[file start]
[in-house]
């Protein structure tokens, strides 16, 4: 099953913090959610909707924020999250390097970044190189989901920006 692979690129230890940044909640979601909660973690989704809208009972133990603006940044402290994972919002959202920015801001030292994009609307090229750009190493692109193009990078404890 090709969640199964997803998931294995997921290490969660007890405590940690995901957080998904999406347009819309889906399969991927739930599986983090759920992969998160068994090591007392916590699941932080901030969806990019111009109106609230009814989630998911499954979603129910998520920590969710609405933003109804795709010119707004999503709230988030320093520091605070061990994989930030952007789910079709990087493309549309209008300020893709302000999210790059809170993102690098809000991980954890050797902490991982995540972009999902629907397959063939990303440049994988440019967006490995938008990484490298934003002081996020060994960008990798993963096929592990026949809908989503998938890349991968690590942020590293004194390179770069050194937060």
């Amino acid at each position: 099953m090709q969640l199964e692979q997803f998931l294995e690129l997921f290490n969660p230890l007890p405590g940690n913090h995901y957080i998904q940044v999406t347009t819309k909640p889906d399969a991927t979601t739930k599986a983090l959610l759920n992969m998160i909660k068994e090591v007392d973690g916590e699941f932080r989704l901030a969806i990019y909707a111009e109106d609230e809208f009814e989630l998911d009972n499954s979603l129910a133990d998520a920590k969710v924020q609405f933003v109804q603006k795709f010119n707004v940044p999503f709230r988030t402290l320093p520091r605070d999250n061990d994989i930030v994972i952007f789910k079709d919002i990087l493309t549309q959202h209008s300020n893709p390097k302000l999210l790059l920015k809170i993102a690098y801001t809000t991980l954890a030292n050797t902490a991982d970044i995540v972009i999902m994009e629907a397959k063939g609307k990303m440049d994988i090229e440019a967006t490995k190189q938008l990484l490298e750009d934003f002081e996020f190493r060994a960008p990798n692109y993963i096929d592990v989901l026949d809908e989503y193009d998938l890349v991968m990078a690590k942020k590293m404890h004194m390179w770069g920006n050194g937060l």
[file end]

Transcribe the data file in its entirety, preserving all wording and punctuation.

[in-house]
């Protein structure tokens, strides 16, 4: 099953913090959610909707924020999250390097970044190189989901920006 692979690129230890940044909640979601909660973690989704809208009972133990603006940044402290994972919002959202920015801001030292994009609307090229750009190493692109193009990078404890 090709969640199964997803998931294995997921290490969660007890405590940690995901957080998904999406347009819309889906399969991927739930599986983090759920992969998160068994090591007392916590699941932080901030969806990019111009109106609230009814989630998911499954979603129910998520920590969710609405933003109804795709010119707004999503709230988030320093520091605070061990994989930030952007789910079709990087493309549309209008300020893709302000999210790059809170993102690098809000991980954890050797902490991982995540972009999902629907397959063939990303440049994988440019967006490995938008990484490298934003002081996020060994960008990798993963096929592990026949809908989503998938890349991968690590942020590293004194390179770069050194937060």
């Amino acid at each position: 099953m090709q969640l199964e692979q997803f998931l294995e690129l997921f290490n969660p230890l007890p405590g940690n913090h995901y957080i998904q940044v999406t347009t819309k909640p889906d399969a991927t979601t739930k599986a983090l959610l759920n992969m998160i909660k068994e090591v007392d973690g916590e699941f932080r989704l901030a969806i990019y909707a111009e109106d609230e809208f009814e989630l998911d009972n499954s979603l129910a133990d998520a920590k969710v924020q609405f933003v109804q603006k795709f010119n707004v940044p999503f709230r988030t402290l320093p520091r605070d999250n061990d994989i930030v994972i952007f789910k079709d919002i990087l493309t549309q959202h209008s300020n893709p390097k302000l999210l790059l920015k809170i993102a690098y801001t809000t991980l954890a030292n050797t902490a991982d970044i995540v972009i999902m994009e629907a397959k063939g609307k990303m440049d994988i090229e440019a967006t490995k190189q938008l990484l490298e750009d934003f002081e996020f190493r060994a960008p990798n692109y993963i096929d592990v989901l026949d809908e989503y193009d998938l890349v991968m990078a690590k942020k590293m404890h004194m390179w770069g920006n050194g937060l």